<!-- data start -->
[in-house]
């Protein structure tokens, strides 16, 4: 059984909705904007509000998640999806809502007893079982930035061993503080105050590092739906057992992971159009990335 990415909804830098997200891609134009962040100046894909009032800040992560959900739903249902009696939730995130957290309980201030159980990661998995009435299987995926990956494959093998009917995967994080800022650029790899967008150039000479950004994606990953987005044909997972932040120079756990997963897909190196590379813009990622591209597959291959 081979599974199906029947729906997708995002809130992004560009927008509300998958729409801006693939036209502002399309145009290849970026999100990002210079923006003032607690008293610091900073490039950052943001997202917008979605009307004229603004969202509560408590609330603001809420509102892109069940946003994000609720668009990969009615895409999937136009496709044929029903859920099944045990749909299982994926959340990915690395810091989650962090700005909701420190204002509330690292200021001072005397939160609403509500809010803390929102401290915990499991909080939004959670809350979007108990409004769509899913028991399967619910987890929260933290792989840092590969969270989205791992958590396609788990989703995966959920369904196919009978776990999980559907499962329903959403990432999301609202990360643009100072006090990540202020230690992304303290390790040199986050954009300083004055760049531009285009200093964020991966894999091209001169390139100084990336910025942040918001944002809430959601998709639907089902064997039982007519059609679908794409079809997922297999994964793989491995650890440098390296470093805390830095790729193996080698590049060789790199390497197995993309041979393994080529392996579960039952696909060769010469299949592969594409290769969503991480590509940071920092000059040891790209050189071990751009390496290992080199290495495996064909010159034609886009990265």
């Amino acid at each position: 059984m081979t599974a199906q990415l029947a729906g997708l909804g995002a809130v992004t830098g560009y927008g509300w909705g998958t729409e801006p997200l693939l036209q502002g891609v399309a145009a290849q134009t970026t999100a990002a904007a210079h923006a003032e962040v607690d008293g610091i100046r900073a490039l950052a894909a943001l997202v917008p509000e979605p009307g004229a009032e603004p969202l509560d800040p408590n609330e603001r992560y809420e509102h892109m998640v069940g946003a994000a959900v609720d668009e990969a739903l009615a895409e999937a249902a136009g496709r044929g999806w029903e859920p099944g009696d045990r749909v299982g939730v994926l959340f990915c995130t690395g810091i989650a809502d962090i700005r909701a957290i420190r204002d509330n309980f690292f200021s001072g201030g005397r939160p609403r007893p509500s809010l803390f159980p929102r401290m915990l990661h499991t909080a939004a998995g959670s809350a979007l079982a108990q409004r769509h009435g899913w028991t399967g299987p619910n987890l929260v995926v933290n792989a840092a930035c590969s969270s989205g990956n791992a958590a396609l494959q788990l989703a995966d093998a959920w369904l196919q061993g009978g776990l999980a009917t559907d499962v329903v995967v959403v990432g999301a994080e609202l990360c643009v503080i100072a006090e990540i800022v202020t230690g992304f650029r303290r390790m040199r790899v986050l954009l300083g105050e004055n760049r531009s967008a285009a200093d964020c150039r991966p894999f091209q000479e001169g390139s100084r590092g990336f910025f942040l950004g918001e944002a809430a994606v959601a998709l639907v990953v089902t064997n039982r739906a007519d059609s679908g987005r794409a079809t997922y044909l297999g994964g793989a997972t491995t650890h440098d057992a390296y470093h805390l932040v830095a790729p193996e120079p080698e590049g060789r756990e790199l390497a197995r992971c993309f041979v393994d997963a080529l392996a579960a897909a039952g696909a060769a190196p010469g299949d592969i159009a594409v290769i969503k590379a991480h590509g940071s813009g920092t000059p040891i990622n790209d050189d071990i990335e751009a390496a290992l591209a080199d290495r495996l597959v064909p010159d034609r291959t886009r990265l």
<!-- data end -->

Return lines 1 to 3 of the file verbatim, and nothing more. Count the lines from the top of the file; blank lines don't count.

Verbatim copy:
[in-house]
């Protein structure tokens, strides 16, 4: 059984909705904007509000998640999806809502007893079982930035061993503080105050590092739906057992992971159009990335 990415909804830098997200891609134009962040100046894909009032800040992560959900739903249902009696939730995130957290309980201030159980990661998995009435299987995926990956494959093998009917995967994080800022650029790899967008150039000479950004994606990953987005044909997972932040120079756990997963897909190196590379813009990622591209597959291959 081979599974199906029947729906997708995002809130992004560009927008509300998958729409801006693939036209502002399309145009290849970026999100990002210079923006003032607690008293610091900073490039950052943001997202917008979605009307004229603004969202509560408590609330603001809420509102892109069940946003994000609720668009990969009615895409999937136009496709044929029903859920099944045990749909299982994926959340990915690395810091989650962090700005909701420190204002509330690292200021001072005397939160609403509500809010803390929102401290915990499991909080939004959670809350979007108990409004769509899913028991399967619910987890929260933290792989840092590969969270989205791992958590396609788990989703995966959920369904196919009978776990999980559907499962329903959403990432999301609202990360643009100072006090990540202020230690992304303290390790040199986050954009300083004055760049531009285009200093964020991966894999091209001169390139100084990336910025942040918001944002809430959601998709639907089902064997039982007519059609679908794409079809997922297999994964793989491995650890440098390296470093805390830095790729193996080698590049060789790199390497197995993309041979393994080529392996579960039952696909060769010469299949592969594409290769969503991480590509940071920092000059040891790209050189071990751009390496290992080199290495495996064909010159034609886009990265």
């Amino acid at each position: 059984m081979t599974a199906q990415l029947a729906g997708l909804g995002a809130v992004t830098g560009y927008g509300w909705g998958t729409e801006p997200l693939l036209q502002g891609v399309a145009a290849q134009t970026t999100a990002a904007a210079h923006a003032e962040v607690d008293g610091i100046r900073a490039l950052a894909a943001l997202v917008p509000e979605p009307g004229a009032e603004p969202l509560d800040p408590n609330e603001r992560y809420e509102h892109m998640v069940g946003a994000a959900v609720d668009e990969a739903l009615a895409e999937a249902a136009g496709r044929g999806w029903e859920p099944g009696d045990r749909v299982g939730v994926l959340f990915c995130t690395g810091i989650a809502d962090i700005r909701a957290i420190r204002d509330n309980f690292f200021s001072g201030g005397r939160p609403r007893p509500s809010l803390f159980p929102r401290m915990l990661h499991t909080a939004a998995g959670s809350a979007l079982a108990q409004r769509h009435g899913w028991t399967g299987p619910n987890l929260v995926v933290n792989a840092a930035c590969s969270s989205g990956n791992a958590a396609l494959q788990l989703a995966d093998a959920w369904l196919q061993g009978g776990l999980a009917t559907d499962v329903v995967v959403v990432g999301a994080e609202l990360c643009v503080i100072a006090e990540i800022v202020t230690g992304f650029r303290r390790m040199r790899v986050l954009l300083g105050e004055n760049r531009s967008a285009a200093d964020c150039r991966p894999f091209q000479e001169g390139s100084r590092g990336f910025f942040l950004g918001e944002a809430a994606v959601a998709l639907v990953v089902t064997n039982r739906a007519d059609s679908g987005r794409a079809t997922y044909l297999g994964g793989a997972t491995t650890h440098d057992a390296y470093h805390l932040v830095a790729p193996e120079p080698e590049g060789r756990e790199l390497a197995r992971c993309f041979v393994d997963a080529l392996a579960a897909a039952g696909a060769a190196p010469g299949d592969i159009a594409v290769i969503k590379a991480h590509g940071s813009g920092t000059p040891i990622n790209d050189d071990i990335e751009a390496a290992l591209a080199d290495r495996l597959v064909p010159d034609r291959t886009r990265l």